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Basically means you can use more physical RAM if you go out and buy more. People in the past getting systems with 32GB or 64GB of RAM and then crying when they got out of memory errors, this should be a thing of the past..

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VAS limit on 64bit system is huge, hypotetic value is 16Exabytes, but due to CPU limitations it is only 16.8TB or even only  8TB (46-bit addressing), but most of end customers boards can handle up to 64GB, HEDT platforms 128GB (256GB?).

So, no 64bit system is not OOM proof, and it only depends on your physical memory in system (I expect that you have swap dissabled) with 8GB you will propably run into OOM often. I have FSW and it usually allocate around 6-7GB RAM without any extra addons, so you can expect that P3Dv4 will need 8GB as absolute minimum and 16GB will be fine in most cases. I was able push Flight School to use over 15GB RAM with high LOD RADIUS.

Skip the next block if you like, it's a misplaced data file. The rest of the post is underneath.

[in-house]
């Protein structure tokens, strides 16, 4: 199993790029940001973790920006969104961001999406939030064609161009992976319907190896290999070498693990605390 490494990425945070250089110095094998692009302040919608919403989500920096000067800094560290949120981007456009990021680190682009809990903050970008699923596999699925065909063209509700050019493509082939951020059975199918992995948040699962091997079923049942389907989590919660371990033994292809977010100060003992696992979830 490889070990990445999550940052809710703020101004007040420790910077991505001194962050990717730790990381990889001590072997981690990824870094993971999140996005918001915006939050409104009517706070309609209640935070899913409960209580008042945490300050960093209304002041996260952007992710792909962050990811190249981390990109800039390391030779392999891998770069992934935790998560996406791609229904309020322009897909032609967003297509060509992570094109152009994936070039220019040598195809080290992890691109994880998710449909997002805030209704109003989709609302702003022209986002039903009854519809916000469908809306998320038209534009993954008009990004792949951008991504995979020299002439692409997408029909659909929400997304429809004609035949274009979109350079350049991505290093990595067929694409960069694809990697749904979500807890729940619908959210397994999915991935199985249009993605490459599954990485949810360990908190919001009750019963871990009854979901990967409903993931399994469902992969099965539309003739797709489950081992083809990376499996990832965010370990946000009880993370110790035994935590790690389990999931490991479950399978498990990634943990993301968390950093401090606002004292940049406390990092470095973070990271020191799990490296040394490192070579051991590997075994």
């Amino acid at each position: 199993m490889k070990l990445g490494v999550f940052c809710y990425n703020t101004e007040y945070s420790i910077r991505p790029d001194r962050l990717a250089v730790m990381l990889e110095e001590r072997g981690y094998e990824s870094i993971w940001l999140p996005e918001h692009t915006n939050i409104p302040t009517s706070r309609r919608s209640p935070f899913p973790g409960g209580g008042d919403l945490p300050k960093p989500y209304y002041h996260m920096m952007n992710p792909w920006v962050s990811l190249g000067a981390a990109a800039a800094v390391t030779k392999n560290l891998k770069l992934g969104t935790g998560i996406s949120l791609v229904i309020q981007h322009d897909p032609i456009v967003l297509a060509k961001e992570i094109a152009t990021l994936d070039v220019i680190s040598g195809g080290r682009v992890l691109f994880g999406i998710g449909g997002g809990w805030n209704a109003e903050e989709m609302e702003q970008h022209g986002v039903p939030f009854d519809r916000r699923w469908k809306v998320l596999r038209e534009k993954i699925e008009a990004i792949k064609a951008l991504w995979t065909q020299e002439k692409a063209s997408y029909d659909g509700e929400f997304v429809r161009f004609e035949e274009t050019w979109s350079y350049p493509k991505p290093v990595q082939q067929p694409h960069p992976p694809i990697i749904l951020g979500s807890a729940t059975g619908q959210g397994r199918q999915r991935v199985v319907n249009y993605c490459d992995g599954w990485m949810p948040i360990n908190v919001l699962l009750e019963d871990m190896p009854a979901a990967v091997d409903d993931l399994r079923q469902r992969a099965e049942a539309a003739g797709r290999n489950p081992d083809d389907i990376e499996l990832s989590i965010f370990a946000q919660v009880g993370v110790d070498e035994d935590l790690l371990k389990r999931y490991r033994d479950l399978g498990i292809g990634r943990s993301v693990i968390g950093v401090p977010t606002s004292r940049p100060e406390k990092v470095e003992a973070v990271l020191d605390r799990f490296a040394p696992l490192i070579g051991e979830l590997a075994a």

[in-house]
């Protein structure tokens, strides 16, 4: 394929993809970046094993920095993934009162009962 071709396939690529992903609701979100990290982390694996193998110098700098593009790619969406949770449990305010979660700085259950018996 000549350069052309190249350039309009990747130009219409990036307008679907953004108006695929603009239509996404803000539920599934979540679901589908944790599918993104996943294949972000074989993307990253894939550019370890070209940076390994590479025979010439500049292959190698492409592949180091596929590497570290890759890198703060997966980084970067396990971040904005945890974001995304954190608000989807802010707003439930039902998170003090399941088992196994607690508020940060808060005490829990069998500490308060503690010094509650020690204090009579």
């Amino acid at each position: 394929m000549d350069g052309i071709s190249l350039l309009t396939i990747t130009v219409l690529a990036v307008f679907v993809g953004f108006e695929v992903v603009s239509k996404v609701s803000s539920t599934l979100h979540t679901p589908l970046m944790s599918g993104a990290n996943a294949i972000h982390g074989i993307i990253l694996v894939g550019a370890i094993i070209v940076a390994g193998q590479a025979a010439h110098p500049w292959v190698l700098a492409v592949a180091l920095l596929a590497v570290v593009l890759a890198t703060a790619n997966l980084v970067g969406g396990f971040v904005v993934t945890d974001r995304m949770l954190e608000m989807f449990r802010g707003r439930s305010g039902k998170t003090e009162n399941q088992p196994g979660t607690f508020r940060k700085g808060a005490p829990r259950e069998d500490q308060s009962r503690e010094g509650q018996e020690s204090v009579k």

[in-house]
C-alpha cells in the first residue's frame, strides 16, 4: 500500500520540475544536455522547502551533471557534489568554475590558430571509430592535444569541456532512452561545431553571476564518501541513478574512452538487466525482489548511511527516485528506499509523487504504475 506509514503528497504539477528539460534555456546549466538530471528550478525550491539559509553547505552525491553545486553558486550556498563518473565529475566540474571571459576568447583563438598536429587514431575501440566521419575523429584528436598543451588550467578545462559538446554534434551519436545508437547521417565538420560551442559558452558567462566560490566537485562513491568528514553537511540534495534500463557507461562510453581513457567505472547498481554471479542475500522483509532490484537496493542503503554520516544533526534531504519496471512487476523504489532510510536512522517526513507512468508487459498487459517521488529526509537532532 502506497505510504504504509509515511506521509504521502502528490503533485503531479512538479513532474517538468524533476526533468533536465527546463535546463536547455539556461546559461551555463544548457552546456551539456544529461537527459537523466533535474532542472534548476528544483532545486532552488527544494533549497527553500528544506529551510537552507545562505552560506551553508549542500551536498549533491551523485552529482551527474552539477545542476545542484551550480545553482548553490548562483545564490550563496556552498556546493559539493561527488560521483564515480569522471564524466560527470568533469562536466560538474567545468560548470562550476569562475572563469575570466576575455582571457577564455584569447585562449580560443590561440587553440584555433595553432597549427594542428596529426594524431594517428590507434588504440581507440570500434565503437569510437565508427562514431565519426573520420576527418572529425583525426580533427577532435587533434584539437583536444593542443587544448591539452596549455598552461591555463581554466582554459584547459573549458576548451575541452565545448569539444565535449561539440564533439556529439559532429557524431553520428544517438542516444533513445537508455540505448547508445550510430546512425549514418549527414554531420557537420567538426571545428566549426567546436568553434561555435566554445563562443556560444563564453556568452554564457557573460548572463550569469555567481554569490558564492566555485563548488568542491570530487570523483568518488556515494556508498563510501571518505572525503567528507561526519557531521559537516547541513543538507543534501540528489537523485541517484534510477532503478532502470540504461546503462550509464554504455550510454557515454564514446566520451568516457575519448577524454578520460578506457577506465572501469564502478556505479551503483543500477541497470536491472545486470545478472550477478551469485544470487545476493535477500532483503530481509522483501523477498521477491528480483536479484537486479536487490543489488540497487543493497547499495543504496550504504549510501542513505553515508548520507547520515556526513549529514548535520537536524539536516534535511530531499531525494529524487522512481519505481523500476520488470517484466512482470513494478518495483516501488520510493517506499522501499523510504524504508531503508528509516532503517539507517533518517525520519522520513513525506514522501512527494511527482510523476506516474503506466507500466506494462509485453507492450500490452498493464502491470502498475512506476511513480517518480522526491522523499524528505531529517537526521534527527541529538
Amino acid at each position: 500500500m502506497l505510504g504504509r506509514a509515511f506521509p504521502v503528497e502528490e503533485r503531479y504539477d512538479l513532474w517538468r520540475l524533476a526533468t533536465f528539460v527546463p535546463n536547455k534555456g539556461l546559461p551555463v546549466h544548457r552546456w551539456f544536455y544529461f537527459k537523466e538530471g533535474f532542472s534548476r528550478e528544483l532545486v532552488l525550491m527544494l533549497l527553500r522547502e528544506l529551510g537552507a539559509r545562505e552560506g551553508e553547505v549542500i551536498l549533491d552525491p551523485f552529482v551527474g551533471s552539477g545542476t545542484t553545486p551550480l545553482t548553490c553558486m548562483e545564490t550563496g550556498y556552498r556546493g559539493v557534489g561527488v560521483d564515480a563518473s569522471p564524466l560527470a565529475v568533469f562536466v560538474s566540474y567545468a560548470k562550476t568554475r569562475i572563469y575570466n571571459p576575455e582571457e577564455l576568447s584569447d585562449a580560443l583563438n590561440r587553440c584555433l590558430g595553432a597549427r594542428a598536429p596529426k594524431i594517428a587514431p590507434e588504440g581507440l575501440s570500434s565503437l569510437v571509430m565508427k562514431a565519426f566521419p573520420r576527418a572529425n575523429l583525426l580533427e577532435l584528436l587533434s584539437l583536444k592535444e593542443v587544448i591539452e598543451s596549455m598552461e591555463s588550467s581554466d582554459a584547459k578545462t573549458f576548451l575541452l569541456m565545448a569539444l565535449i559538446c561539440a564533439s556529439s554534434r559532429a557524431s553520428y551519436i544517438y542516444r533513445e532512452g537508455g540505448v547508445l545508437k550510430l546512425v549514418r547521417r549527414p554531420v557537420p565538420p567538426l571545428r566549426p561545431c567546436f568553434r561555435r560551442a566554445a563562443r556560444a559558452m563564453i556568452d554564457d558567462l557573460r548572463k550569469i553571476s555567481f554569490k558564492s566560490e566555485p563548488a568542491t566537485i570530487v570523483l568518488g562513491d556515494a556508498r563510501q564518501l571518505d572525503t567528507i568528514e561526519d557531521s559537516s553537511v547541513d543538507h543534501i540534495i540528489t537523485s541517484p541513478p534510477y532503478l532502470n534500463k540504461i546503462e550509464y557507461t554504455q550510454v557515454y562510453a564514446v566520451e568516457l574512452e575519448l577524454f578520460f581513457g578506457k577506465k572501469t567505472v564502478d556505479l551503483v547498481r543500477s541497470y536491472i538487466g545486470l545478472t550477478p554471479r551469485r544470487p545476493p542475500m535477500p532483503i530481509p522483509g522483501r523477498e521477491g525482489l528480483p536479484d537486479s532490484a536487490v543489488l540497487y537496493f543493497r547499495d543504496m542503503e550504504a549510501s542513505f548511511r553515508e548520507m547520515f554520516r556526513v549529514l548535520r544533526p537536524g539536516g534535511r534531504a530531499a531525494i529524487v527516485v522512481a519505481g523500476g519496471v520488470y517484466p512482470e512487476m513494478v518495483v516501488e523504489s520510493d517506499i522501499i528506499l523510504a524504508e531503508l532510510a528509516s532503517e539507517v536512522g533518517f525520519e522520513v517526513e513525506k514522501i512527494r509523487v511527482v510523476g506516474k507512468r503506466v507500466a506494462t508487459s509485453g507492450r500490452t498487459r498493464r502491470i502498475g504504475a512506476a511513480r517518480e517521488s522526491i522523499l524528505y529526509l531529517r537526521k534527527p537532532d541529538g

64bit will not introduce better performance, but can provide room for better optimalizations as we do not care about memory limit too much.

With that strict memory limit gone, everyone will push P3D harder, so performance gained by better optimalizations we lose with extra stuff. For example extended AG, extended LOD, tweak for higher texture quality (mentioned in Jordan King's preview video), higher scenery textures resolution and so on...